"Arsene Wenger will not be a difficult act to follow - he will be an impossible act to follow."
Those are the words of former Arsenal vice-chairman David Dein, who spoke to Sportsweek earlier this week. He could well be right.
For all the discussion of the Frenchman's future after his side's 6-0 evisceration at Stamford Bridge on Saturday, realistic alternatives to the 64-year-old are relatively scarce.
Borussia Dortmund's swashbuckling coach Jurgen Klopp has been widely mooted, while an impressive first season at Goodison Park has gained Everton's Roberto Martinez several admirers.
Pep Guardiola and Brendan Rodgers, breaking records and dispelling scepticism at Bayern Munich and Liverpool respectively, would both be excellent fits given their commitment to passing football. Unfortunately, neither are likely to even listen to coquettish sweet talk emanating from North London.
Arsenal fans are understandably frustrated. Eight years without silverware is unacceptable for a club of such prestige and that most dreaded of words in a short-term environment: 'potential'.
But a glance towards Old Trafford should act as a warning.
David Moyes has, by all accounts, struggled to cope with the task of replacing Sir Alex Ferguson. A squad that won the Premier League by 11 points last season is now in seventh place, nervously glancing at Newcastle United and Southampton behind him.
Moyes' struggles stem from an ideological breakdown. There is no obvious tactical direction. Wayne Rooney and David de Gea have been excellent, but the Scot's major acquisitions Marouane Fellaini and Juan Mata have been desperately disappointing thus far. £65m not so shrewdly spent.
Hostility directed towards Ferguson is laughable. Either it is the fault of the players, or that of Moyes. If the squad is good enough to win a Premier League title, it is good enough to finish in the Champions League positions the following season at the very least.
Moyes, seen as a proto-Ferguson, is languishing in waters out of his depth. If Wenger does leave, then his replacement must offer something he cannot.
Klopp can brandish two Bundesliga titles since 2011 and a Champions League runners-up medal as proof of his credentials. Players such as Robert Lewandowski, Mats Hummels, Marco Reus and Shinji Kagawa have sparkled under his leadership. Where Moyes has been reticent, Klopp would be forthright and unflinching.
Martinez, whose Wigan Athletic side won the FA Cup and suffered relegation to the Championship last season, certainly deserves consideration. His articulacy, composure and principled approach are to be commended, and his first season on Merseyside has been an unqualified success. Nonetheless, a job of this magnitude may come a little too soon for the Spaniard.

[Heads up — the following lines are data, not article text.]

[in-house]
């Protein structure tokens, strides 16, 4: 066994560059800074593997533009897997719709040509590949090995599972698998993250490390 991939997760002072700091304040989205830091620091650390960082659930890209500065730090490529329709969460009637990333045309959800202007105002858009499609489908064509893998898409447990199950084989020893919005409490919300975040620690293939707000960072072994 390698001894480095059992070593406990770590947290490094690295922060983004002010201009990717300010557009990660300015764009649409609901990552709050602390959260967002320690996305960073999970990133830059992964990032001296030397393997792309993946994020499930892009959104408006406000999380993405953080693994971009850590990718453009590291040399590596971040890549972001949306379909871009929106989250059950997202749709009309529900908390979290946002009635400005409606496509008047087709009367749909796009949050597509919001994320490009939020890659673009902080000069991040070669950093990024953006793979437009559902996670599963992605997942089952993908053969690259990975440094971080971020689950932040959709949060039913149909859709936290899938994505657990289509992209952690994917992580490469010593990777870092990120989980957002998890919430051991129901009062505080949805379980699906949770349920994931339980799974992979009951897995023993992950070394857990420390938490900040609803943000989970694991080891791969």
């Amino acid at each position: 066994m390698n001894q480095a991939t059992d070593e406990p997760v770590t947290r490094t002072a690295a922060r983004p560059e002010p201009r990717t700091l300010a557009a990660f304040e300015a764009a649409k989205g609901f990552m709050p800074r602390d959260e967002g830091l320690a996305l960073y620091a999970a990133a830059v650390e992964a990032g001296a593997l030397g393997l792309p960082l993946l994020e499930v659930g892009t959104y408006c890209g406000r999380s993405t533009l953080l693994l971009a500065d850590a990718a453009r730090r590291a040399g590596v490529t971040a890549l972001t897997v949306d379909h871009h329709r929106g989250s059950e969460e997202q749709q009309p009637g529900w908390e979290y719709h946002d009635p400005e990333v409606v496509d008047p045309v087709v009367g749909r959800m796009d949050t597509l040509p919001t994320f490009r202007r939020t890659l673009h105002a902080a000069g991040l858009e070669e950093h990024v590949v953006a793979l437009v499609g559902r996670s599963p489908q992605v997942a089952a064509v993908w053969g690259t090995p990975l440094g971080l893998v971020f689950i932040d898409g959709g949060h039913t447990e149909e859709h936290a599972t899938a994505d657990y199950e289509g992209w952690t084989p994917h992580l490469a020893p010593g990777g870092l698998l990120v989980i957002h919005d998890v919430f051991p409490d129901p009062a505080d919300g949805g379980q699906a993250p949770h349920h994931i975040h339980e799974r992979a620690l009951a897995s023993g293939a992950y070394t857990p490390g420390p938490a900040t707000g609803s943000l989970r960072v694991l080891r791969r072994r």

It will take a brave man to replace Wenger. For a club with attacking, attractive football sewn into its DNA, pragmatism would not go down well.
Rodgers has shown it is possible to smoothly accelerate through a 'transition period'. He has stayed true to his footballing philosophy, ruthlessly dispensing with anybody whose face does not fit - Andy Carroll being a prime example - and instilling his ideas into a young and creative squad. They now lie second in the Premier League, set for a shot at a first ever Premier League title in just his second year in charge.
Wenger's replacement must adopt the same attitude. They are unlikely to share Le Professeur's bewildering stubbornness in the transfer market: a striker to challenge Olivier Giroud is desperately needed, while the midfield has been crying out for a Patrick Vieira-esque figure since the Frenchman departed for Juventus in 2005.
But Arsenal fans must ask themselves: who do they want to see replace Wenger? What will they give the club that Wenger cannot? And, crucially, how patient are they prepared to be?
The Gunners will most likely win the FA Cup this season, a not inconsiderable feat given they have faced Everton, Tottenham Hotspur and Liverpool on their route to the semi-finals. Ending the trophy drought would represent a step towards forgiveness for last weekend's debacle; a near-certain top-four finish will see Champions League football in North London once again.
Wenger may have taken Arsenal as far as he can, but any replacement has a Herculean task ahead of him.
Proud legacies are never easy to follow. Just ask David Moyes.